Since upgrading to iPadOS 16.2, I can’t believe how great Stage Manager works on an external display. I did not try a single beta this year, so I saw none of the bad. Whatever pain happened during the beta season, it seems to have been worth the effort of the developers and beta testers. I find that it works really smoothly, and I’ve had to remind myself that I’m not on my Mac. It’s great.
I have run into a curious situation, though, that maybe someone can explain to me. My external setup that I’ve been testing in on is an Apple Thunderbolt Display, which is wired into my network via the ethernet cable. I also have a strong wi-fi connection in that room. But when my iPad is connected to the display, it will not connect to the Internet unless the ethernet cable is unplugged.
I can turn off wi-fi, I can turn off cellular, etc. Does not make a difference. That cable has to be removed.
It would be great if I could access the network via ethernet, but that’s not my greatest concern. It’s perfectly fine if my iPad relied on wi-fi when connected. What I don’t want is to have to remove the cable every time I connect my iPad.
Have any of you experienced this?
Hoping someone will tell me that I forgot to set something or that I’m doing something boneheaded.
What adatper(s) are you using to connect the iPad to the Thunderbolt Display?
Good question. It’s Apple’s Thunderbolt 3 to Thunderbolt 2 adapter. Same one I use with my M1 MacBook Pro.
Do you have a USB-C ethernet adapter you could use to plug the network cable directly into the iPad Pro to see if that works?
I don’t have one, but will get one and test it. That’s a good suggestion.
I’m confused, is the Thunderbolt Display, network connectable?
Yes. You have that right. There is an Ethernet port in the display. My network is plugged into the display.
Ah, so it’s like a built in hub. Thanks, I didn’t know that.
Do you have something that would let you use ethernet directly from the iPad? If so, my second troubleshooting step would be to try it with the the same ethernet cable but plugged “directly” into the iPad just to take the display out of the equation.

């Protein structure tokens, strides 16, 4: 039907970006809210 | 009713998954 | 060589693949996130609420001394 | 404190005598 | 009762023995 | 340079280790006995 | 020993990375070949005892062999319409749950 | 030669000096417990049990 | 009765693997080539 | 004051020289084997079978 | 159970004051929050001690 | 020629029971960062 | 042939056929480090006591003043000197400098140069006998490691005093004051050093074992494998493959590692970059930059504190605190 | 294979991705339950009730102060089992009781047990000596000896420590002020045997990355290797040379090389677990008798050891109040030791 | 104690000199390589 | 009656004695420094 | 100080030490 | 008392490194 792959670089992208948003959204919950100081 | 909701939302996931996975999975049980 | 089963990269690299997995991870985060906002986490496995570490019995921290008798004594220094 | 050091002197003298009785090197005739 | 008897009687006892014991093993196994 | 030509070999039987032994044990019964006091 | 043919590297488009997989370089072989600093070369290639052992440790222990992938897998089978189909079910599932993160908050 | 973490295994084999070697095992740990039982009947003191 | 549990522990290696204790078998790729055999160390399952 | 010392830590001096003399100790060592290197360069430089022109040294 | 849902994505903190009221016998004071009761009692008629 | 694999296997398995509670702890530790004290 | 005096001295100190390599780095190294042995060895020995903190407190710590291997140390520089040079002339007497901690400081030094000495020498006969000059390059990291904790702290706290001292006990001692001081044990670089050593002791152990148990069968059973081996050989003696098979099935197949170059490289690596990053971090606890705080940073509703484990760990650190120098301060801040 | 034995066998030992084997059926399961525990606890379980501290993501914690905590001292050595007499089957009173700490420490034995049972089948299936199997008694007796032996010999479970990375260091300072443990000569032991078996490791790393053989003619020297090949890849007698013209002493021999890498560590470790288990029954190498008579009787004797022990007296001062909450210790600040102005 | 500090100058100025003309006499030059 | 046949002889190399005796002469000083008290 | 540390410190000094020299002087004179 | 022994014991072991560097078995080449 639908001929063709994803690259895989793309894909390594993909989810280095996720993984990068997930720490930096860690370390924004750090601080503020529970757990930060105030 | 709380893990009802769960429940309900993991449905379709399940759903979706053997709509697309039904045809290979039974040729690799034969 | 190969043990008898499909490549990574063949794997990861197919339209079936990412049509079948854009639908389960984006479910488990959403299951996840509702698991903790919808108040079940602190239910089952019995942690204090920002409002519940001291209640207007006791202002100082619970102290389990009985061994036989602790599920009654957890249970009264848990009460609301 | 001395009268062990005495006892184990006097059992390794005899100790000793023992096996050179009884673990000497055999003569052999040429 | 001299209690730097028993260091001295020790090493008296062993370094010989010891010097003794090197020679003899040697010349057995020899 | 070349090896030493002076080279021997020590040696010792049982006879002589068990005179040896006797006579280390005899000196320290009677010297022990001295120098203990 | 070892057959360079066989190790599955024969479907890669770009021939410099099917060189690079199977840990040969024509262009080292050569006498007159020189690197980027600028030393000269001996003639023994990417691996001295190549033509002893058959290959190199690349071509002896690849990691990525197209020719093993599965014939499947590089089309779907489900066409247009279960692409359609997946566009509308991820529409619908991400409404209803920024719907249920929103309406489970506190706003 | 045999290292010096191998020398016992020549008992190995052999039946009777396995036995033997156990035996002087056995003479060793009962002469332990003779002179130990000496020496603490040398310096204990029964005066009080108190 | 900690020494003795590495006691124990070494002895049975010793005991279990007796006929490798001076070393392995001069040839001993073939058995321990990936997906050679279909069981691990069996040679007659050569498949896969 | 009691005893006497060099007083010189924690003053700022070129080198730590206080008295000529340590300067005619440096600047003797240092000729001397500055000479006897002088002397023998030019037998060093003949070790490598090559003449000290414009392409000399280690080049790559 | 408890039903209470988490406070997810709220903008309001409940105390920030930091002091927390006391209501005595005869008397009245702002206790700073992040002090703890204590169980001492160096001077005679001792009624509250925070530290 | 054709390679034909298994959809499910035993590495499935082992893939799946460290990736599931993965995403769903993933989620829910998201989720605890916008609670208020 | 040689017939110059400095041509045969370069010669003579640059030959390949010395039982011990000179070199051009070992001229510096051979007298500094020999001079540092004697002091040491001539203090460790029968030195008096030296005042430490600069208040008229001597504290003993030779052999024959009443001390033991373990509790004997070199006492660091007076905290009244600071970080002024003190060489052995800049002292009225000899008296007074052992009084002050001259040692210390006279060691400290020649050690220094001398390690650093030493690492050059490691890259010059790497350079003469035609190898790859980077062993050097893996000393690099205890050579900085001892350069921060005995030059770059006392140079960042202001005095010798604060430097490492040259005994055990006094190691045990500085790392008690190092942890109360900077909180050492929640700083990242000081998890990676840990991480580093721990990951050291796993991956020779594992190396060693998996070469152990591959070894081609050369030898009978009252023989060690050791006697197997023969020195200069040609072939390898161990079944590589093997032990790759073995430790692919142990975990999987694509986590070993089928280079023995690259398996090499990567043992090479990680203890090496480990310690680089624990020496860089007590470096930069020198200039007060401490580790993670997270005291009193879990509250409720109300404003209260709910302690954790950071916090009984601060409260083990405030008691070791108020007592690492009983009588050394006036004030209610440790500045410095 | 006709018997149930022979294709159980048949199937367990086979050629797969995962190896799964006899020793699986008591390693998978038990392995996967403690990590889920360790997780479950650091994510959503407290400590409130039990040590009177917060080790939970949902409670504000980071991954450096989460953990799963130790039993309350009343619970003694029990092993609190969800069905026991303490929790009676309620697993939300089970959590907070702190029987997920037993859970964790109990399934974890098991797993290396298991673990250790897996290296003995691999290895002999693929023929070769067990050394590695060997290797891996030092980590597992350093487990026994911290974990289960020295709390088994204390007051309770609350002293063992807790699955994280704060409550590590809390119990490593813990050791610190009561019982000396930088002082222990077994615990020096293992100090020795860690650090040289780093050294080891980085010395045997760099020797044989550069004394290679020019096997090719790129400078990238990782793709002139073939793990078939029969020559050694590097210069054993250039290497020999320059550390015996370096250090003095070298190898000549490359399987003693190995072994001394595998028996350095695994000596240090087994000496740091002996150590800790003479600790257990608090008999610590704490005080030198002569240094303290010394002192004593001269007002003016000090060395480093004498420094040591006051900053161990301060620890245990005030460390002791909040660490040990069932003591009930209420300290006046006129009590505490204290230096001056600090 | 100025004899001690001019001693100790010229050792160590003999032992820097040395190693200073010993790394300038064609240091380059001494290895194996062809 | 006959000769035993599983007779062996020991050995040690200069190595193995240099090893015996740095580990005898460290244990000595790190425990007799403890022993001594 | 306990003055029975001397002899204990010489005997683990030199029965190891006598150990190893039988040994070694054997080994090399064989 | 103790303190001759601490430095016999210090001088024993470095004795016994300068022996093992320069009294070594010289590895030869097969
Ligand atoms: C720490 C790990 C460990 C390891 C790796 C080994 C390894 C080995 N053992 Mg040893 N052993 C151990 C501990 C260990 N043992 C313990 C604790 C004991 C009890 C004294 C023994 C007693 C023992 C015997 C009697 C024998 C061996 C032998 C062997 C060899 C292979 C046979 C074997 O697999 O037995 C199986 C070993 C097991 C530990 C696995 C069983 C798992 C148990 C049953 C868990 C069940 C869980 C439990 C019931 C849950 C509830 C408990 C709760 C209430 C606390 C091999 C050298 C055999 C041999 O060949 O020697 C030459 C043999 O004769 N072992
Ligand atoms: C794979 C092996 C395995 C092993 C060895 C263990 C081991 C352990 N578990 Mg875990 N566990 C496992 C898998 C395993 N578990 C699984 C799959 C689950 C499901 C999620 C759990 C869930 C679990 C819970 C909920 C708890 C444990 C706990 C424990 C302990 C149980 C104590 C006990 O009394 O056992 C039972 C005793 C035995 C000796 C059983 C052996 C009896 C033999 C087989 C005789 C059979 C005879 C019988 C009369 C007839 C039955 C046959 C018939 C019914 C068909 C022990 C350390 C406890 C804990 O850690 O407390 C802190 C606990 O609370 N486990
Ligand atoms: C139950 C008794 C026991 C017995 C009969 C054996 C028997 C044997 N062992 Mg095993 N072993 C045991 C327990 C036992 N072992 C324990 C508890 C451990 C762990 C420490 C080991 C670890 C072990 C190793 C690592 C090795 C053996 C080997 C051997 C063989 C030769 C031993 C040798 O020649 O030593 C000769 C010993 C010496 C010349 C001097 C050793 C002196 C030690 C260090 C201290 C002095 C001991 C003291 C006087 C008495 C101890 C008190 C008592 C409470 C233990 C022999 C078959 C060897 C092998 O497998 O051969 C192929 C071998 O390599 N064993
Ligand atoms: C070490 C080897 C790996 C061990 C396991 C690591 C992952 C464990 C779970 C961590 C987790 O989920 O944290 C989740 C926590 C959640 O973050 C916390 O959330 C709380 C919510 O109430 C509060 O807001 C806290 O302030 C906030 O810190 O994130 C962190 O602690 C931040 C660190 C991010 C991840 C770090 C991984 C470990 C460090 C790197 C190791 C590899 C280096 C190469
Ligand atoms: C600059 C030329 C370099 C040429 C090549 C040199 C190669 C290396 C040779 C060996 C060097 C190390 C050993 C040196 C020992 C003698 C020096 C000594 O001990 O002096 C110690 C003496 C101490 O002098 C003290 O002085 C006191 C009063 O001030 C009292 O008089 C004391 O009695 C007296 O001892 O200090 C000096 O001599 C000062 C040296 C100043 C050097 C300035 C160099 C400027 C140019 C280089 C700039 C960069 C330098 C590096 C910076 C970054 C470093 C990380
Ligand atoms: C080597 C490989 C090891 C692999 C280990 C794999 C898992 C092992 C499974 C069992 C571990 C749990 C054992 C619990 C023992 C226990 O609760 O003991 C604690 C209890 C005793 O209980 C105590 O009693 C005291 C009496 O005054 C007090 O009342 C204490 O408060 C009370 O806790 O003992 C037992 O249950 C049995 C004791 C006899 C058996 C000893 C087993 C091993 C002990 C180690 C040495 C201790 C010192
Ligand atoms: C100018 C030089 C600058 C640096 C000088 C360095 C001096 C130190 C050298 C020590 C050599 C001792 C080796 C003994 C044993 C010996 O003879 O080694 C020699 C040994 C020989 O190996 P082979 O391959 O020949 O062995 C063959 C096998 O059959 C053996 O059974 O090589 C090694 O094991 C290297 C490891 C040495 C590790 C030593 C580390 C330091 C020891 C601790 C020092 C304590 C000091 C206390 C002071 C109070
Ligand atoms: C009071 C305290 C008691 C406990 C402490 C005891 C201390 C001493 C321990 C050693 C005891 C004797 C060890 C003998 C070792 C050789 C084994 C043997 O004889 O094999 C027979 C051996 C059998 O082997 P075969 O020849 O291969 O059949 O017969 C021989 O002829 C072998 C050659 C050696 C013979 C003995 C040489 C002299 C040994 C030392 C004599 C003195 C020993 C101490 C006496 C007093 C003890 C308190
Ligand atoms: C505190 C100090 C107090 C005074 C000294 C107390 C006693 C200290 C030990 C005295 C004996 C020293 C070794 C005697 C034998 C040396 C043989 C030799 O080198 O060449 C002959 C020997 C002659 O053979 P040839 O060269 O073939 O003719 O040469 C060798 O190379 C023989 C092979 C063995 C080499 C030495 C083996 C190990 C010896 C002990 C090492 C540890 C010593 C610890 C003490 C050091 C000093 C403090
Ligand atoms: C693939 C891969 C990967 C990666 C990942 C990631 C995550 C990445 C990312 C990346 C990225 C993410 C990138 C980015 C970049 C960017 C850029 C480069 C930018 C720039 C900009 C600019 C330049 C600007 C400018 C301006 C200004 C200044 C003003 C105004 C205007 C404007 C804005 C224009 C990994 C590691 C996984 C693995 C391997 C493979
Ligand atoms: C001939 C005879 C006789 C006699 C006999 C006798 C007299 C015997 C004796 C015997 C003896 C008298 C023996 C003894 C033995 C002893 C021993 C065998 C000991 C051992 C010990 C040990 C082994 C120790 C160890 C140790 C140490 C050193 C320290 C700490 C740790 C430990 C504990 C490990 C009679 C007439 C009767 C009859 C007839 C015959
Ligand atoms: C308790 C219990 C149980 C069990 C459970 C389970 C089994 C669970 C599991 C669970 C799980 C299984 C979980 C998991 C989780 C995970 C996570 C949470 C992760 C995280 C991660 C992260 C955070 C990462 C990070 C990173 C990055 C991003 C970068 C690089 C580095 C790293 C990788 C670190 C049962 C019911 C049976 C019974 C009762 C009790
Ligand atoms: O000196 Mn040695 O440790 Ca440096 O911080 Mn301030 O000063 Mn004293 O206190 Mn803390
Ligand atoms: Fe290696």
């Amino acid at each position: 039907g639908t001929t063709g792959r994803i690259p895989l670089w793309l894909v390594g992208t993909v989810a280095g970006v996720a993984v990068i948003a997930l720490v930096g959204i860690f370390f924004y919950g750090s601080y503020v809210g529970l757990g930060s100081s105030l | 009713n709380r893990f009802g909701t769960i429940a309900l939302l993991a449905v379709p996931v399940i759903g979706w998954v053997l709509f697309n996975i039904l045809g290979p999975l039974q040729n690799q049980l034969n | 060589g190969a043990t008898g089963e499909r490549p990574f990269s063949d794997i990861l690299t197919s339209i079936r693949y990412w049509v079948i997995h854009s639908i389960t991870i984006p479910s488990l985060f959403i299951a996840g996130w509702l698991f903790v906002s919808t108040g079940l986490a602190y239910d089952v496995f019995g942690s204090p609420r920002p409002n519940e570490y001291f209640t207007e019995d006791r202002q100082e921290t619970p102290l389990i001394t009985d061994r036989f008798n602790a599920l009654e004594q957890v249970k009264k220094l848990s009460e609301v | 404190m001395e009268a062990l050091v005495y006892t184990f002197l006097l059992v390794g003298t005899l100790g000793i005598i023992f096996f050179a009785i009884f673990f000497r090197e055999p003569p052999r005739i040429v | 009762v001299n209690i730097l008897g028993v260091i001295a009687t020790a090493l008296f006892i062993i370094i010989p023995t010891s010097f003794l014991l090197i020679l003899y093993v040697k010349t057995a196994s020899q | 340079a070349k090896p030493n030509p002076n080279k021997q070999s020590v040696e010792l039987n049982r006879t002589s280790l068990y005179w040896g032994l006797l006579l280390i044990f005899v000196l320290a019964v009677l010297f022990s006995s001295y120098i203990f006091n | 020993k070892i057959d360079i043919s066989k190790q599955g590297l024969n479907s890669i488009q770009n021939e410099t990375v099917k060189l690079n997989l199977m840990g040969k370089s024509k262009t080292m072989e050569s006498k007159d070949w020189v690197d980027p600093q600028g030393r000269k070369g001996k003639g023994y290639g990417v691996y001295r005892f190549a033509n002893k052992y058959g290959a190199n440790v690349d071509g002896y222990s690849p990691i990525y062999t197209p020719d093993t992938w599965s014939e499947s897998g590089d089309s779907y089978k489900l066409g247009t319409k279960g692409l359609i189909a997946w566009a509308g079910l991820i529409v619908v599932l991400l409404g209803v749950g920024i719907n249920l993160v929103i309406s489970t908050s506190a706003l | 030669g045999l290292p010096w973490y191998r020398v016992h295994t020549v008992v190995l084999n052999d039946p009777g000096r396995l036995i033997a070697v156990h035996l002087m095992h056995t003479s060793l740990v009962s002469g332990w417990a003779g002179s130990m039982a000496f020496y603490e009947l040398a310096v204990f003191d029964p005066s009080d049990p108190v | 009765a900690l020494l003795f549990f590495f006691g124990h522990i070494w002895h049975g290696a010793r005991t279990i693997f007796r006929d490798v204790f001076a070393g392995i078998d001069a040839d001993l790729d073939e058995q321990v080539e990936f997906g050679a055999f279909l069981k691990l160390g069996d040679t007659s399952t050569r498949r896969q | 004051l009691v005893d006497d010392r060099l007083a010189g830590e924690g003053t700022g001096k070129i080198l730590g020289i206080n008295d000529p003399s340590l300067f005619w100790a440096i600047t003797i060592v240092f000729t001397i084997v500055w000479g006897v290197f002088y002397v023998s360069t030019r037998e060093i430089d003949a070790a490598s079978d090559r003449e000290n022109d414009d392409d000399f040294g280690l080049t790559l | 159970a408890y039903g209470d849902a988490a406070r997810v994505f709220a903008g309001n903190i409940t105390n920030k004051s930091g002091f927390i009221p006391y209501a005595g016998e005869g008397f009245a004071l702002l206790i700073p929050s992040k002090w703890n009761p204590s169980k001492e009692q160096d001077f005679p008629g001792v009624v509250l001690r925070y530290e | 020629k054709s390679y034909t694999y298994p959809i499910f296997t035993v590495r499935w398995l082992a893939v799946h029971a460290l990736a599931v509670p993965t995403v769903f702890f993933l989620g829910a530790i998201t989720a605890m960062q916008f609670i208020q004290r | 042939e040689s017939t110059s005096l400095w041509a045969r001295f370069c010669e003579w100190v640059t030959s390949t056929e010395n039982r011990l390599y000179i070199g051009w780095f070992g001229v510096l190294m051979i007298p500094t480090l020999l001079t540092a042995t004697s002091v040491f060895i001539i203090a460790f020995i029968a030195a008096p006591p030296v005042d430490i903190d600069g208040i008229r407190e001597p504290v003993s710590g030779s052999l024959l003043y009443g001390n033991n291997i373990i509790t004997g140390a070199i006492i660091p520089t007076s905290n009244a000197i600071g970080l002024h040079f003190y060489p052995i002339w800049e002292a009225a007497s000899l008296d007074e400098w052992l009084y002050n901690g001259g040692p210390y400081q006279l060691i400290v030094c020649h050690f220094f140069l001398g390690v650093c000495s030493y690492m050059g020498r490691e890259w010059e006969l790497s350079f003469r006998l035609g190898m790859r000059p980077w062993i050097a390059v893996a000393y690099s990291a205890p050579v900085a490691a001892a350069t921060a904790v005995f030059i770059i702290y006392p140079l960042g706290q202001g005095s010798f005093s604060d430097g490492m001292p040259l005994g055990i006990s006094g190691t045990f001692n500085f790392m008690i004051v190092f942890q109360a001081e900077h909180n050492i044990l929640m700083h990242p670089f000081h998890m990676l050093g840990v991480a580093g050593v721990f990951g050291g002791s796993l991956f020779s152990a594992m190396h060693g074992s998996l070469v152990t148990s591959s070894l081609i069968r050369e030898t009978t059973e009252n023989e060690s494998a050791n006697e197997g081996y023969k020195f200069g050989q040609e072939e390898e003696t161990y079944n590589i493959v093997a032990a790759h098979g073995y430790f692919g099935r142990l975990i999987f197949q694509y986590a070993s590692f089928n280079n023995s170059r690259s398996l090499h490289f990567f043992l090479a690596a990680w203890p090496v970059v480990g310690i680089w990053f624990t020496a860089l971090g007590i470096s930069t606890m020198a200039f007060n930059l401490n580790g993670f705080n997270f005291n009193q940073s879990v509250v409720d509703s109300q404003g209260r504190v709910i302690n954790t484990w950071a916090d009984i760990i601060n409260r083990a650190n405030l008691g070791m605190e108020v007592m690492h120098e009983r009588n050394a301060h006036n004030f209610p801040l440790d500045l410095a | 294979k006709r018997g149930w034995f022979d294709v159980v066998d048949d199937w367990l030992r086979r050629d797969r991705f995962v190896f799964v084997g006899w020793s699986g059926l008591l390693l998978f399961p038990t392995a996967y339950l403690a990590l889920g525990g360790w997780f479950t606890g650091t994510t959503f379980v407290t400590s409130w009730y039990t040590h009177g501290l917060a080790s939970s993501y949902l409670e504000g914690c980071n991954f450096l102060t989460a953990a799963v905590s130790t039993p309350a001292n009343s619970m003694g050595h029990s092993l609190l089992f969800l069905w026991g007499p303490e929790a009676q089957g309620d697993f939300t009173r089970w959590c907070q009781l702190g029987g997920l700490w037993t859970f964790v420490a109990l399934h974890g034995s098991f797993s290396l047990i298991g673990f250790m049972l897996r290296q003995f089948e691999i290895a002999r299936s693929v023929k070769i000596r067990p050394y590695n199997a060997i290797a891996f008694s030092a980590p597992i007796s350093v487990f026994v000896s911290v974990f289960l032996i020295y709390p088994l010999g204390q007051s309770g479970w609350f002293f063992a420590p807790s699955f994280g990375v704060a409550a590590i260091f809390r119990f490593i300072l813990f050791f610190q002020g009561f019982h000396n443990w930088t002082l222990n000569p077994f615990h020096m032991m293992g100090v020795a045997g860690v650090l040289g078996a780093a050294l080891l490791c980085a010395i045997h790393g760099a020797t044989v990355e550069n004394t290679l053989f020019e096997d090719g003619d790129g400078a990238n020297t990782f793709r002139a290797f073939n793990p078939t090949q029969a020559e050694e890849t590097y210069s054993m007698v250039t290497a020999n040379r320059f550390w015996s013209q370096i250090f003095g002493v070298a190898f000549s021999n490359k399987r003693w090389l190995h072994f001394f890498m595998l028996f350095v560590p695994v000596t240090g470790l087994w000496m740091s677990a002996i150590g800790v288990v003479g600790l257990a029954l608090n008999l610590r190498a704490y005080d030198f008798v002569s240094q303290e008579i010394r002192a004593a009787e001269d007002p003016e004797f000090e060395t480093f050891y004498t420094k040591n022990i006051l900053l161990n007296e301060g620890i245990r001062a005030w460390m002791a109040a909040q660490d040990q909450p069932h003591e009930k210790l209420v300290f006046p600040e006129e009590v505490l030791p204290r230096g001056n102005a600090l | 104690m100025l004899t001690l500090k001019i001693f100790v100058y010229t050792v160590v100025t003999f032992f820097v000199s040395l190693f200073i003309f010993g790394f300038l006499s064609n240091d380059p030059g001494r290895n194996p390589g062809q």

My first step would be to verify that using that ethernet cable actually provides network service.
(I’m speculating but my speculation is that if the iPad sees an ethernet connection with link status up then it will try to use that over any other network.)
This is my speculation as well. I’m going to try isolating the connection to the Ethernet as you suggest.
I also wonder, this set up works as you would expect when using my MacBook Pro. It will “use” the Internet either through Wi-Fi or through the ethernet cable. Even if both are active.
Maybe there is a port power-insufficiency? So, the iPad sees the Ethernet link, prioritizes that connection, but doesn’t have the power to pull it off. On the other hand, the port is in the display and the display is plugged into AC, so maybe that theory is flawed.
My guess (and the reason I suggested trying another Ethernet adapter with your iPad) is that the built-in driver that the iPad is using is not compatible with the older Ethernet chipset in the Thunderbolt display.
I have a USB C hub with an Ethernet port at my office. I’ll try that.
The problem is solved and it is not at all interesting. I would NOT have discovered it but for trying the recommendations from @ChrisUpchurch and @ACautionaryTale. None of the testing sets ups yielded anything–nothing was working when wired into my router. Then the coup de grace was that even my Mac was no longer connecting to the Internet through that Ethernet connection.
Next, I suspected Private Relay was the issue, but that was not it, either.
Well, it turns out that last week when I was traveling out of state. I received a warning that looked like a network intrusion. So, I locked out the offending devices and changed all my Wi-Fi passwords. Somehow in the process, I blocked a device that prevented my Mac from connecting to the network. Once I fixed that, it fixed everything. All my devices–other than the iPad–were otherwise working fine, so I did not even suspect a network problem.
Now, the iPad connects to the Internet with no trouble while connected through the Thunderbolt Display with the Ethernet cable plugged in and connects to either the wi-fi network or the wired network with no difficulties.
Thank you all and thanks to the unsung hero “networkquality -v”